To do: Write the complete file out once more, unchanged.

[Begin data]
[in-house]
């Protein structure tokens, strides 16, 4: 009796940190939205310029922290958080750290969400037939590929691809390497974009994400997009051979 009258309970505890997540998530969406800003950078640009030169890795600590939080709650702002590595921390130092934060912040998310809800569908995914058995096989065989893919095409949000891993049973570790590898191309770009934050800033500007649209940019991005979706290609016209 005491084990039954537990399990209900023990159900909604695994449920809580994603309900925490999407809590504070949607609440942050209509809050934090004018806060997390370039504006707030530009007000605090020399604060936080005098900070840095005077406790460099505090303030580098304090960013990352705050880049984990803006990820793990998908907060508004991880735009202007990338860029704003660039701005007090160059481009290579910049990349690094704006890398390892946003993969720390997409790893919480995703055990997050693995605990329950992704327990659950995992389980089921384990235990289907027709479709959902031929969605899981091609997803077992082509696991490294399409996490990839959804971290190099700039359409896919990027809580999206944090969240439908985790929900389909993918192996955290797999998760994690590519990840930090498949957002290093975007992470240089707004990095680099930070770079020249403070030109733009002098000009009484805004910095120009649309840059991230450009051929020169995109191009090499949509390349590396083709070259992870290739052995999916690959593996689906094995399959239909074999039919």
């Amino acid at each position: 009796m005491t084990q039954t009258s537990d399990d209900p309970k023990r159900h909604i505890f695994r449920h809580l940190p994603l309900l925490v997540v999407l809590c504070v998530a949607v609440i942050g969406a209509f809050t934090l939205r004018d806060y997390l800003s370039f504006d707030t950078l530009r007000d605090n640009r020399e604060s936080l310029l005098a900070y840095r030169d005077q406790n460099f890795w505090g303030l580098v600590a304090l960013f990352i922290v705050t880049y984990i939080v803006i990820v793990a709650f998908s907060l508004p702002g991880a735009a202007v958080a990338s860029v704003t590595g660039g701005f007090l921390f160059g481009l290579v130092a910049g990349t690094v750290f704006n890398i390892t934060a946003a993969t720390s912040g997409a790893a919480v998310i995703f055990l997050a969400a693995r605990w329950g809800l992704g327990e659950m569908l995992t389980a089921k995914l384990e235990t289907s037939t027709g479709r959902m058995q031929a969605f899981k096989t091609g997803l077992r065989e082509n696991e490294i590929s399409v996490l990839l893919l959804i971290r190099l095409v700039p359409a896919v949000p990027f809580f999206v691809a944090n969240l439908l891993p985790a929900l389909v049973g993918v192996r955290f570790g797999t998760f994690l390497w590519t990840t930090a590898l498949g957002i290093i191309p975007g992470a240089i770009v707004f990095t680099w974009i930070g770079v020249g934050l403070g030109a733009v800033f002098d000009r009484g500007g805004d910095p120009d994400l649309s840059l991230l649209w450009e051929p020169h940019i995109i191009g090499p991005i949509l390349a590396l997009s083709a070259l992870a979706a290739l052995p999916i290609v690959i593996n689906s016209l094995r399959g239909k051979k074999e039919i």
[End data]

[in-house]
């Protein structure tokens, strides 16, 4: 009796940190939205310029922290958080750290969400037939590929691809390497974009994400997009051979 009258309970505890997540998530969406800003950078640009030169890795600590939080709650702002590595921390130092934060912040998310809800569908995914058995096989065989893919095409949000891993049973570790590898191309770009934050800033500007649209940019991005979706290609016209 005491084990039954537990399990209900023990159900909604695994449920809580994603309900925490999407809590504070949607609440942050209509809050934090004018806060997390370039504006707030530009007000605090020399604060936080005098900070840095005077406790460099505090303030580098304090960013990352705050880049984990803006990820793990998908907060508004991880735009202007990338860029704003660039701005007090160059481009290579910049990349690094704006890398390892946003993969720390997409790893919480995703055990997050693995605990329950992704327990659950995992389980089921384990235990289907027709479709959902031929969605899981091609997803077992082509696991490294399409996490990839959804971290190099700039359409896919990027809580999206944090969240439908985790929900389909993918192996955290797999998760994690590519990840930090498949957002290093975007992470240089707004990095680099930070770079020249403070030109733009002098000009009484805004910095120009649309840059991230450009051929020169995109191009090499949509390349590396083709070259992870290739052995999916690959593996689906094995399959239909074999039919």
């Amino acid at each position: 009796m005491t084990q039954t009258s537990d399990d209900p309970k023990r159900h909604i505890f695994r449920h809580l940190p994603l309900l925490v997540v999407l809590c504070v998530a949607v609440i942050g969406a209509f809050t934090l939205r004018d806060y997390l800003s370039f504006d707030t950078l530009r007000d605090n640009r020399e604060s936080l310029l005098a900070y840095r030169d005077q406790n460099f890795w505090g303030l580098v600590a304090l960013f990352i922290v705050t880049y984990i939080v803006i990820v793990a709650f998908s907060l508004p702002g991880a735009a202007v958080a990338s860029v704003t590595g660039g701005f007090l921390f160059g481009l290579v130092a910049g990349t690094v750290f704006n890398i390892t934060a946003a993969t720390s912040g997409a790893a919480v998310i995703f055990l997050a969400a693995r605990w329950g809800l992704g327990e659950m569908l995992t389980a089921k995914l384990e235990t289907s037939t027709g479709r959902m058995q031929a969605f899981k096989t091609g997803l077992r065989e082509n696991e490294i590929s399409v996490l990839l893919l959804i971290r190099l095409v700039p359409a896919v949000p990027f809580f999206v691809a944090n969240l439908l891993p985790a929900l389909v049973g993918v192996r955290f570790g797999t998760f994690l390497w590519t990840t930090a590898l498949g957002i290093i191309p975007g992470a240089i770009v707004f990095t680099w974009i930070g770079v020249g934050l403070g030109a733009v800033f002098d000009r009484g500007g805004d910095p120009d994400l649309s840059l991230l649209w450009e051929p020169h940019i995109i191009g090499p991005i949509l390349a590396l997009s083709a070259l992870a979706a290739l052995p999916i290609v690959i593996n689906s016209l094995r399959g239909k051979k074999e039919i």